+ <braunr> it shouldn't be that hard to grasp
+ <mcsim> -I /usr/share/msgids helped
+ <mcsim> thank you
+ <braunr> it shouldn't have, it's the default path
+ <mcsim> but symbolic names appeared
+ <braunr> well, that's weird :)
+ <pinotree> braunr: the output of rpctrace --help should tell the
+ default dir for msgids
# See Also
diff --git a/hurd/translator/tmpfs/tmpfs_vs_defpager.mdwn b/hurd/translator/tmpfs/tmpfs_vs_defpager.mdwn
index a9317c2..5228515 100644
--- a/hurd/translator/tmpfs/tmpfs_vs_defpager.mdwn
+++ b/hurd/translator/tmpfs/tmpfs_vs_defpager.mdwn
@@ -233,3 +233,40 @@ See also: [[open_issues/resource_management_problems/pagers]].
I have never looked at it.
+# IRC, freenode, #hurd, 2011-11-08
+ <mcsim> who else uses defpager besides tmpfs and kernel?
+ <braunr> normally, nothing directly
+ <mcsim> than why tmpfs should use defpager?
+ <braunr> it's its backend
+ <braunr> backign store rather
+ <braunr> the backing store of most file systems are partitions
+ <braunr> tmpfs has none, it uses the swap space
+ <mcsim> if we allocate memory for tmpfs using vm_allocate, will it be able
+ to use swap partition?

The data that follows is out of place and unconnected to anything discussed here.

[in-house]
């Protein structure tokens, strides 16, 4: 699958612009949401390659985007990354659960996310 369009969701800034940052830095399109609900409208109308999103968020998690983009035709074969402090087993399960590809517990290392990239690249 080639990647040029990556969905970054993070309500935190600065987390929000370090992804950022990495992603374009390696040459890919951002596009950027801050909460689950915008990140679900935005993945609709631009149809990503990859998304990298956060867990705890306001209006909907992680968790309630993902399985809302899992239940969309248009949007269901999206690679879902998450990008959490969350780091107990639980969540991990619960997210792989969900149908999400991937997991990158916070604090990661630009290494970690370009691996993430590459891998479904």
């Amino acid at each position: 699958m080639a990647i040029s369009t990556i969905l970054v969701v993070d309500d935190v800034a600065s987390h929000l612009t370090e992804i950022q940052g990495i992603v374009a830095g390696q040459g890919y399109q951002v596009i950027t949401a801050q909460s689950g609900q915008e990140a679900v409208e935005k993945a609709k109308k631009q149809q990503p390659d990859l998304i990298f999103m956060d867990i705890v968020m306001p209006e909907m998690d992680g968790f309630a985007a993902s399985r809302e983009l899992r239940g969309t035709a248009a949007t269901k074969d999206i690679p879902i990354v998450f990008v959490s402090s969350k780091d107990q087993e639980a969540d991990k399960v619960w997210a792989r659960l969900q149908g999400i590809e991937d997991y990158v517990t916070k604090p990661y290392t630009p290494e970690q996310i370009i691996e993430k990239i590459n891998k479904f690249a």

+ <braunr> it should
+ <braunr> vm_allocate just maps anonymous memory
+ <braunr> anonymous memory uses swap space as its backing store too
+ <braunr> but be aware that this part of the vm system is known to have
+ deficiencies
+ <braunr> which is why all mach based implementations have rewritten their
+ default pager
+ <mcsim> what kind of deficiencies?
+ <braunr> bugs
+ <braunr> and design issues, making anonymous memory fragmentation horrible
+ <antrik> mcsim: vm_allocate doesn't return a memory object; so it can't be
+ passed to clients for mmap()
+ <mcsim> antrik: I use vm_allocate in pager_read_page
+ <antrik> mcsim: well, that means that you have to actually implement a
+ pager yourself
+ <antrik> also, when the kernel asks the pager to write back some pages, it
+ expects the memory to become free. if you are "paging" to ordinary